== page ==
There are 24 students in Mrs. Carroll’s seventh grade homeroom. Of the 24 students, three-fourths of the students participated in making food for the bake sale. The other students helped with signs and with actually selling the products at the bake sale. A few of them also brought in juice boxes to sell.

Of the three-fourths that baked, one-half of them made cookies. Michelle is trying to keep track of who did what for the bake sale. She has created a list and is writing down what each student’s participation has been.

This is where she is puzzled. Michelle wants to figure out three different things. How many students baked for the bake sale, how many students baked cookies, and what fraction of the class baked cookies?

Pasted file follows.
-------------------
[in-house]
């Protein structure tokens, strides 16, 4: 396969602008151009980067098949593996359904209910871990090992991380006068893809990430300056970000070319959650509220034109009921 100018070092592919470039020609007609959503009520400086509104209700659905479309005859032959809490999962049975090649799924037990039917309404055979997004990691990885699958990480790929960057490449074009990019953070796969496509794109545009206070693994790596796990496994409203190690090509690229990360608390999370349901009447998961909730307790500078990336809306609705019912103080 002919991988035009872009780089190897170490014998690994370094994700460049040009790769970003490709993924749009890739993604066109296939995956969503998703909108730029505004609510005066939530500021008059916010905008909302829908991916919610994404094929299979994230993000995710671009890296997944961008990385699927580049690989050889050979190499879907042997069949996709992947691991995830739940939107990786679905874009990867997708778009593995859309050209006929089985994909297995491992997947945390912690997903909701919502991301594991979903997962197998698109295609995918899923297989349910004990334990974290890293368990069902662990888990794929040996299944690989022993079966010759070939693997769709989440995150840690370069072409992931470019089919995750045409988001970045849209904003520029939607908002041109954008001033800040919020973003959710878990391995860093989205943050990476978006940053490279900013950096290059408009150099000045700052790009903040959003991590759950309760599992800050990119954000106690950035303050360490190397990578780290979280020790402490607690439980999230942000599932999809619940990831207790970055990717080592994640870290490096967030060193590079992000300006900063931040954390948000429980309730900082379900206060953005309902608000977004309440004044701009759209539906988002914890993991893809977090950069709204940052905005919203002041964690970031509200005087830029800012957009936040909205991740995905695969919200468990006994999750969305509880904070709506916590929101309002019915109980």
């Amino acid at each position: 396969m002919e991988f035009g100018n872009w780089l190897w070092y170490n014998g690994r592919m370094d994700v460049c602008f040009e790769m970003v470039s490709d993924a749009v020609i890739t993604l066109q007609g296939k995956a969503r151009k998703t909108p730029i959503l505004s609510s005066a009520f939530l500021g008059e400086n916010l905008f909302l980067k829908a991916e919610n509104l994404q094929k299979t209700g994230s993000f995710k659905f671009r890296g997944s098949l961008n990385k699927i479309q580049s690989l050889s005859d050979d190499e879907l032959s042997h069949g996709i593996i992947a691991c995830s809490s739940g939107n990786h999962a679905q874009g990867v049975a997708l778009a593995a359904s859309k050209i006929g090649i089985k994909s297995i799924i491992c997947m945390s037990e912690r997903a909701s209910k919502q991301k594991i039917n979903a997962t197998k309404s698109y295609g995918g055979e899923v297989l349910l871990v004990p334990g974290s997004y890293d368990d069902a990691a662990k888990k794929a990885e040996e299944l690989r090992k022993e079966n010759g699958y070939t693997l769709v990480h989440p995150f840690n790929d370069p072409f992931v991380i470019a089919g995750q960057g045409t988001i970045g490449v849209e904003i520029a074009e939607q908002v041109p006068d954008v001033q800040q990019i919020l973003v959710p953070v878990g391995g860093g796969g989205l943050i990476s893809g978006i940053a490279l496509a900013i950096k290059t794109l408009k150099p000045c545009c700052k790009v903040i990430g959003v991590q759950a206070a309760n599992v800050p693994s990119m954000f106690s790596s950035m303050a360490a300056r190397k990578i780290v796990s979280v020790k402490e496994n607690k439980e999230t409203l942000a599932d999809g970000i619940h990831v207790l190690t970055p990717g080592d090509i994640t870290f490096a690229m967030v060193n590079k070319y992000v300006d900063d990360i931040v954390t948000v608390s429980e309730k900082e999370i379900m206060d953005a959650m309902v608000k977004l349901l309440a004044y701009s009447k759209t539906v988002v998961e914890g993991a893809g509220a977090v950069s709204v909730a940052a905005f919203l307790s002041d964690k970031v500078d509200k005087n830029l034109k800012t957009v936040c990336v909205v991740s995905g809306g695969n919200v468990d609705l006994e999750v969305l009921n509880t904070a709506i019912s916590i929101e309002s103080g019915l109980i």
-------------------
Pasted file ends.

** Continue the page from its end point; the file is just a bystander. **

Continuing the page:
**First, let’s figure out how many students baked for the bake sale. We need to figure out three-fourths of 24. Let’s write this as a multiplication problem.**

\begin{align*}\frac{3}{4} \cdot 24=\frac{3}{4} \cdot \frac{24}{1}\end{align*}

**Next, we can simplify on the diagonals before multiplying. We can simplify four and twenty-four by dividing by four.**

\begin{align*}\frac{3}{1} \cdot \frac{6}{1}=18\end{align*}

**18 students out of 24 students baked for the bake sale.**

**Next, we want to find out how many baked cookies out of the three-fourths. We need to find out how many is one-half of 18? We can set this up as a multiplication problem.**

\begin{align*}\frac{1}{2} \cdot \frac{18}{1}=\frac{18}{2}=9\end{align*}

**Nine students made cookies.**

**Michelle’s final question is what fraction of the class made cookies. Here is our multiplication problem.**

\begin{align*}\frac{1}{2} \cdot \frac{3}{4}=\frac{3}{8}\end{align*}

**Three-eighths of the students made cookies.**

### Guided Practice

Here is one for you to try on your own.

Dierdre claims that it takes her only \begin{align*}6 \frac{3}{4}\end{align*}

**Answer**